As per the figures released by EPF, 64% of the members aged 54 and above have savings less than RM50,000. This figure is significantly lower than the quantum for EPF Basic Savings. Retirees need to have a minimum of RM228,000 in their EPF’s Basic Savings by the age of 55, and RM50,000 is less than 25% of that amount.

As a result, the EPF has declared that it wants to align both employees’ and employers’ contributions with minimum wages of RM1,100. The new plan states that starting January 1 2019, a minimum contribution of RM264 is expected to be received from every worker who earned monthly wages — in Peninsular Malaysia, Sabah and Sarawak, as reported by The Star.

The revised rate will ensure that your minimum contribution does not dip below a certain minimum while helping you maintain sufficient savings to secure your future.

RM264 per month will give you yearly savings of RM3,136. Assuming you work for 35 years in total, your contribution will mount up to RM110,880. Which is way higher than the current average of RM50,00 even without employer contribution. The EPF said that it will also offer Retirement Advisory Services to help members plan and manage their finances.

4. EPF Basic Savings target increased from RM228,000 to RM240,000

Basic Savings is the minimum amount you need to have in your EPF account according to your age which cannot be withdrawn unless you either migrate to another country or due to an unfortunate incident like disability or death.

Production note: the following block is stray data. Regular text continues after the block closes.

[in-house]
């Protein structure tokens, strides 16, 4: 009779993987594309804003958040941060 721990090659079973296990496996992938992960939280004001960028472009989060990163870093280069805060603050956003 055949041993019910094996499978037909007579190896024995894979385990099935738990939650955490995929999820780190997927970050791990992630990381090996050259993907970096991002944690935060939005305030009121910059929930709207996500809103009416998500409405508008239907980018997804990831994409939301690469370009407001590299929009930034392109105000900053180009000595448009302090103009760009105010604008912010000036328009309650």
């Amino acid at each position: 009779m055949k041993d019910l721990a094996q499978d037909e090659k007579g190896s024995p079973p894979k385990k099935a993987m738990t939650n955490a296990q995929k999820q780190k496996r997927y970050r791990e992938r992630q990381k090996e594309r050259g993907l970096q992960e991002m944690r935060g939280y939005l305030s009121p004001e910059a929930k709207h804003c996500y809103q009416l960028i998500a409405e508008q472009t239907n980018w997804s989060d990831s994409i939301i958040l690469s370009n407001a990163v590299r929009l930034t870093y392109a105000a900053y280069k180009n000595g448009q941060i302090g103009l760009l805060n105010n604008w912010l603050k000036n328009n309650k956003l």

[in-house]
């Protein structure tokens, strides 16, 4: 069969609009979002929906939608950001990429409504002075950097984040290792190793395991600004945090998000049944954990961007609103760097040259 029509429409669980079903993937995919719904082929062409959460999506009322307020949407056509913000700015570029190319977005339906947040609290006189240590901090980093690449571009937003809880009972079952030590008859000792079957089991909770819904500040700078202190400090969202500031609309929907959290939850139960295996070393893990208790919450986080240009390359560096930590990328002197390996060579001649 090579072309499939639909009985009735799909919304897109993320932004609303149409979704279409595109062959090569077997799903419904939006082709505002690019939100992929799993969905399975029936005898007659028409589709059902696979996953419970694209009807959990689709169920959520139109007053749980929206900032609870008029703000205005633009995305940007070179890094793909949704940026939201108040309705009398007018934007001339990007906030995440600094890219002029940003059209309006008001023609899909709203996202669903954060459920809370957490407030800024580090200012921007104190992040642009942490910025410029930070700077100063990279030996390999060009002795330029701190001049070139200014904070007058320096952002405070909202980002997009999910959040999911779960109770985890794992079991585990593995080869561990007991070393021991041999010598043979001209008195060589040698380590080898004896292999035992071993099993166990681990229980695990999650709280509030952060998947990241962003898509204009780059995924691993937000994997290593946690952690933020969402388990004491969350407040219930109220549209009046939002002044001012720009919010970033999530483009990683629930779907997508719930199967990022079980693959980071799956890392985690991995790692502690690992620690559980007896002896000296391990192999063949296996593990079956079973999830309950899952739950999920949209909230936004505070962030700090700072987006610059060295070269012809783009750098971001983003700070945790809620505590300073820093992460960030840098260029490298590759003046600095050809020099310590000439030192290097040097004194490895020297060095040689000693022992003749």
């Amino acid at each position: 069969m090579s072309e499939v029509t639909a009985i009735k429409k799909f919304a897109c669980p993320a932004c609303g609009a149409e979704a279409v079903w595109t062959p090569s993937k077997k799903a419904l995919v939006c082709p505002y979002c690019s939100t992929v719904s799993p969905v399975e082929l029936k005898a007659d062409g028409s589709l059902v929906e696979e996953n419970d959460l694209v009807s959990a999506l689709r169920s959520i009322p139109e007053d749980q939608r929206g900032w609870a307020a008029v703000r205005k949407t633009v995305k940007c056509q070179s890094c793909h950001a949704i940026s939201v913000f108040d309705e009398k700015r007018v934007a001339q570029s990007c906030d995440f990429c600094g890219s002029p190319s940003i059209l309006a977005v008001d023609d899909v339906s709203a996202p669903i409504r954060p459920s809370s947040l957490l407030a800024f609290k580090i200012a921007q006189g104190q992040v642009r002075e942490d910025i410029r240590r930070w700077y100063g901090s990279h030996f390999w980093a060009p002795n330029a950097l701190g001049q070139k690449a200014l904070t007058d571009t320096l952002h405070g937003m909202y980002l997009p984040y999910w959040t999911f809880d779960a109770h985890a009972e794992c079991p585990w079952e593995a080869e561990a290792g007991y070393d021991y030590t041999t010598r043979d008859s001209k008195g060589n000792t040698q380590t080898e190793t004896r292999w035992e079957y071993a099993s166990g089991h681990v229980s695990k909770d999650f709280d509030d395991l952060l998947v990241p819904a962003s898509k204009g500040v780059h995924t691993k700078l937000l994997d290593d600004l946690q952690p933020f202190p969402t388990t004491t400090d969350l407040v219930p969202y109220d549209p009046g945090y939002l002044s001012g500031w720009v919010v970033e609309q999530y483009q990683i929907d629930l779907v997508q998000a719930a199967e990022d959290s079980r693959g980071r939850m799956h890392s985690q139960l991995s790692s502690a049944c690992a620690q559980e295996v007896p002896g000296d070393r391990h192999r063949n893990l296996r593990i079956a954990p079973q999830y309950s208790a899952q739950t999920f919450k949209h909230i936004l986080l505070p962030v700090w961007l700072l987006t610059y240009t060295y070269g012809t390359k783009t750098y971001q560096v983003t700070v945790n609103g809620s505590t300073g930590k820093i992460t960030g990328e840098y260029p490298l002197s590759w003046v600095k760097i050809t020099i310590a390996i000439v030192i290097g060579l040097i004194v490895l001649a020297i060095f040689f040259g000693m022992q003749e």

The earlier EPF Basic Savings amount for age 55 was RM228,000. The new measure, effective from January 1 2019, will increase that by RM12,000 to reach RM240,000, as reported by Bernama. This simply means that EPF members will have to save RM12,000 more till they turn 55 years, after which they can start withdrawing from their account.

“The EPF said with the revision, members would be required to have higher savings in their EPF account in order to be eligible to participate in the EPF Members Investment Scheme. The investment scheme provides members with an option to have a portion of their EPF savings in Account 1 invested in unit trust funds or via private mandates managed by the appointed Fund Managers Institutions,” the report published in NST added.

5. i-Suri initiative for eligible housewives under e-Kasih scheme

As you might be aware, the government launched the i-Suri initiative to offer a financial safety net for target groups of women who belong to poor and bottom lower-income households.

Under the scheme, the government will contribute RM40 per month for a minimum monthly contribution of RM5 into the EPF i-Suri housewives’ account. The next stage of the scheme will see the government’s contribution increase to RM50. The additional RM10 will be added to the Social Security Organisation after making legislative changes to extend the programme’s benefits to housewives.

“Launched on Aug 15, 2018, it (i-Suri initiative) has received positive response with some 28,963 or 13.29% of eligible housewives registered under the e-Kasih scheme,” the Edge Markets reported.

Taking into account the new changes and initiatives, the EPF has made it easier for Malaysians, across all age groups, to save up for their future. It is necessary to note that the provisions made by the Finance Ministry as well as the EPF have taken into account a higher cost of living for the next generation of retirees.

But the onus of making the best use of these EPF-related changes falls on you. And having clear financial goals in place complemented by loads of discipline and savviness will definitely help you strengthen your financial future.

Share